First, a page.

On August 10, 2020 TV journalist Alena Dubovik was working at the protests at Kalvariyskaya Street in Minsk. Later, she went to the police department to write a statement about the disappearance of her cameraman, who had been detained. The application to the police was refused. And Alena also ended up in a prison truck. She spent three days in the pre-trial detention center on Okrestina Street. When she got out, she went straight to hospital for six days. To treat the injuries received from being beaten while held in the prison isolation unit.
On August 10, I was covering the protest rallies. I went live on the air by phone and filmed short videos about what was happening. I finished up my work at about nine o’clock in the evening near «Korona» on Kalvariyskaya Street, where the military threw a stun grenade into the crowd. Afterwards, I filmed some video of a military officer pointing his gun at a woman and shouting: «You want a second Ukraine here or what?» When he noticed that I was filming all this, he quickly redirected the gun at me and yelled obscenities to stop me filming.
I was terrified. I never expected that anything of the kind was possible or that I would be the one to witness it. I went on air again and spoke about what had happened. I was told: «Alena, get away from that place! Try to get out!»
I attempted to walk out of the conflict scene and headed towards the Parus business centre. On my way there I noticed that a man dressed all in black and wearing a black mask was following me closely. I got really scared. I cannot say for sure if he was a police collaborator, but at that point I had a feeling he had to be.
I turned around abruptly and ran into the courtyard where I rang the doorbell of the first apartment I came across, said I was a journalist and I was being chased, and asked for help. A woman let me in and offered me food. She was really concerned about me and did want to let me go. I spent about 20 minutes in her home, but it was clear that I had to move on. Getting a taxi was an unrealistic thing, so I called our cameraman. I knew he was also in the field and that he might be somewhere close. However, his phone was unavailable. I realized something had happened and called his wife Tanya, who also works for Belsat TV. She said: «They detained Vitalik. I can come and pick you up».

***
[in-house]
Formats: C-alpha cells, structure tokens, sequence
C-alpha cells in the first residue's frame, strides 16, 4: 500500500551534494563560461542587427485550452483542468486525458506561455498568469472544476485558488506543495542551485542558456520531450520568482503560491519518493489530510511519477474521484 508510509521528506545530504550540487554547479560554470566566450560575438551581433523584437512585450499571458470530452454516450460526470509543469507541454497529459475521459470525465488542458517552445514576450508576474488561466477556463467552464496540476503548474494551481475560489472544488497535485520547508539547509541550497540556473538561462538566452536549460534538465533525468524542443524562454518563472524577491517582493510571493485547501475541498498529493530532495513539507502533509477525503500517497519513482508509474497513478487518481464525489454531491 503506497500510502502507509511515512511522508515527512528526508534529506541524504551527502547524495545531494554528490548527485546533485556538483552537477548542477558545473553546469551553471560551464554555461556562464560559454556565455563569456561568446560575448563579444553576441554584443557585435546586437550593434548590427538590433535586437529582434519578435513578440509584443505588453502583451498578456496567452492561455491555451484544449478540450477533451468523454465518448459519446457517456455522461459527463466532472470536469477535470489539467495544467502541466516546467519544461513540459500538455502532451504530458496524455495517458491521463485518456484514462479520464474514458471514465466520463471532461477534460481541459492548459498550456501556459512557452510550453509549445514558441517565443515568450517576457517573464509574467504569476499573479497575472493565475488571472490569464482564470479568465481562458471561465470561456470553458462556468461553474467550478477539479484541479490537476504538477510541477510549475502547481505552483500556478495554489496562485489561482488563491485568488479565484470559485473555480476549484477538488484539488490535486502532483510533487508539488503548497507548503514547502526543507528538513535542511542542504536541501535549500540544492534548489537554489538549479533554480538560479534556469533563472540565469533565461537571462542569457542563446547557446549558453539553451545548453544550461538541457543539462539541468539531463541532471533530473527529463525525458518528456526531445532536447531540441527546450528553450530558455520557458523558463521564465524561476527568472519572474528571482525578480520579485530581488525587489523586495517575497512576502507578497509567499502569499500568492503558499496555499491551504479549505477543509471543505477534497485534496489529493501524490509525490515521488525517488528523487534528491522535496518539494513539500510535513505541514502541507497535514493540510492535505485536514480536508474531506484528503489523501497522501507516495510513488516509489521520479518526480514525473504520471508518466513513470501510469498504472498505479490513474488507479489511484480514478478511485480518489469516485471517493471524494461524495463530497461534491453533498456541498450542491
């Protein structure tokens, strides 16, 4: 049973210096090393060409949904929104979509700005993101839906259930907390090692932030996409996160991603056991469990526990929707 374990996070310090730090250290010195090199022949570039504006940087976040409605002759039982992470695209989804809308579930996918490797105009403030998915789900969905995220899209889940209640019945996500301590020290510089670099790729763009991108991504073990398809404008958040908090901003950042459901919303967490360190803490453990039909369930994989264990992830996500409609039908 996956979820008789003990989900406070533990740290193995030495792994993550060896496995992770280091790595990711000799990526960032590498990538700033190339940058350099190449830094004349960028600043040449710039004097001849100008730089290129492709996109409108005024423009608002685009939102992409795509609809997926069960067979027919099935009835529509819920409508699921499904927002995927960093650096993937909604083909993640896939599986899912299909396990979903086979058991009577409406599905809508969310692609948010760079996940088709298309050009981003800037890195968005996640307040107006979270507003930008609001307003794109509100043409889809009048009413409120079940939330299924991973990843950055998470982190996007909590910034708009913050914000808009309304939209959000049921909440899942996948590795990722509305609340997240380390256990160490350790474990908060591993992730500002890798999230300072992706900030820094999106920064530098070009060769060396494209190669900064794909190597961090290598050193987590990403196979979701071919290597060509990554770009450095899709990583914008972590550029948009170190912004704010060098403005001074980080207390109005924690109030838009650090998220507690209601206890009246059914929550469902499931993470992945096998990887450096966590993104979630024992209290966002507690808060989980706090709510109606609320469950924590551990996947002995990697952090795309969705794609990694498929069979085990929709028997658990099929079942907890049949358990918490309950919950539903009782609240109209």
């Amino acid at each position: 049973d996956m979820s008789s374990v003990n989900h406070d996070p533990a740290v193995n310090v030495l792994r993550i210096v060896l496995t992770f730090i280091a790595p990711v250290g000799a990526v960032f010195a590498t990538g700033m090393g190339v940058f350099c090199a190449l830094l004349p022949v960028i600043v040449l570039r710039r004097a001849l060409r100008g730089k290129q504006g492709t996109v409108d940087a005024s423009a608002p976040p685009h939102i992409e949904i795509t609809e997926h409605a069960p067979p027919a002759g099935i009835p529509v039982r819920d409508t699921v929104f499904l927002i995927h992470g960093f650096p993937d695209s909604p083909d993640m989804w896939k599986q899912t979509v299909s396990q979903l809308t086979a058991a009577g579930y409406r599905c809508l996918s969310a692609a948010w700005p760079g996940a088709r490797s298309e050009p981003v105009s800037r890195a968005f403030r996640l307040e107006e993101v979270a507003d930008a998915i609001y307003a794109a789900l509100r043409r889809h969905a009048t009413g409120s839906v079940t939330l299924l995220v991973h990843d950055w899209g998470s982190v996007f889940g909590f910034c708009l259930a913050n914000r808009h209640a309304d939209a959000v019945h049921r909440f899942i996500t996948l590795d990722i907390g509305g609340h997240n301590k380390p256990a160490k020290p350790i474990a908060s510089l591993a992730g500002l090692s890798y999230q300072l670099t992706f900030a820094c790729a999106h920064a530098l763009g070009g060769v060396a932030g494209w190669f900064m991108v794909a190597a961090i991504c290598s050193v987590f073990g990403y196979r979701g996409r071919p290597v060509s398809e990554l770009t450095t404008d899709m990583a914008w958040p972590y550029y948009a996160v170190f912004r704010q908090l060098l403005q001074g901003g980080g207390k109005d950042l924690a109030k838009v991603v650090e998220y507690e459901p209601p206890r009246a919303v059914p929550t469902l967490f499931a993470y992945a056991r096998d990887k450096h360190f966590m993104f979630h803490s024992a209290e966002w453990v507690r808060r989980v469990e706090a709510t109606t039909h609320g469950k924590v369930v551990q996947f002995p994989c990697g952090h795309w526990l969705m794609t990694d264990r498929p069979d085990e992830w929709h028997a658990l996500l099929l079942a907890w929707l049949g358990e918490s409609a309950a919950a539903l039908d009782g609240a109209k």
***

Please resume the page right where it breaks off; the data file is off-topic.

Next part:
We decided to check at the Tsentralny district Directorate of Internal Affairs on our way. Somehow we thought that if Vitalik the cameraman had been detained near the Yubileynaya hotel, he was likely to be held there.
We spent 15–20 minutes at the directorate. There were about 20 other people there, all of them in a terrible, disoriented state. They were crying. Elderly parents in search of their children were among them. No information was available. The policeman who came out of the directorate building was very rude. He either mouthed off and snapped at people or just ignored them. Hardly had we finished writing the statement about our cameraman having gone missing when a prison truck, a minivan and an ambulance pulled by. They surrounded us, riot policemen rushed out of the prison truck and arrested everyone shouting «Get’em!» Every single person standing there.
There was this woman aged about 60 in the prison truck. She was crying all the time and saying: «I was looking for my son. My son is missing. I didn’t take part in anything». Her husband was sitting beside her. The «soft» riot police guy – there were three of them in the truck with us – was soothing her: «Don’t worry, they’ll sort it out. If you’re not guilty, they’ll let you go. You see, we’re doing this for you and for your sake! Look what’s going on the streets, you’re in danger!» Of course, though, they were not let go.
Neither did they let go a 52-year-old woman and her husband. The couple lived outside the city and came to look for their son, too, as he could no longer be reached over the phone. This woman spent three days in the same cell as I did and kept listening out for voices in the hallways hoping to hear her husband’s or son’s voice or surname. On the second day she finally figured that her husband was being kept in the adjacent cell. It was only after she was freed that she learnt what had happened to her son. These were the kinds of people who were being detained.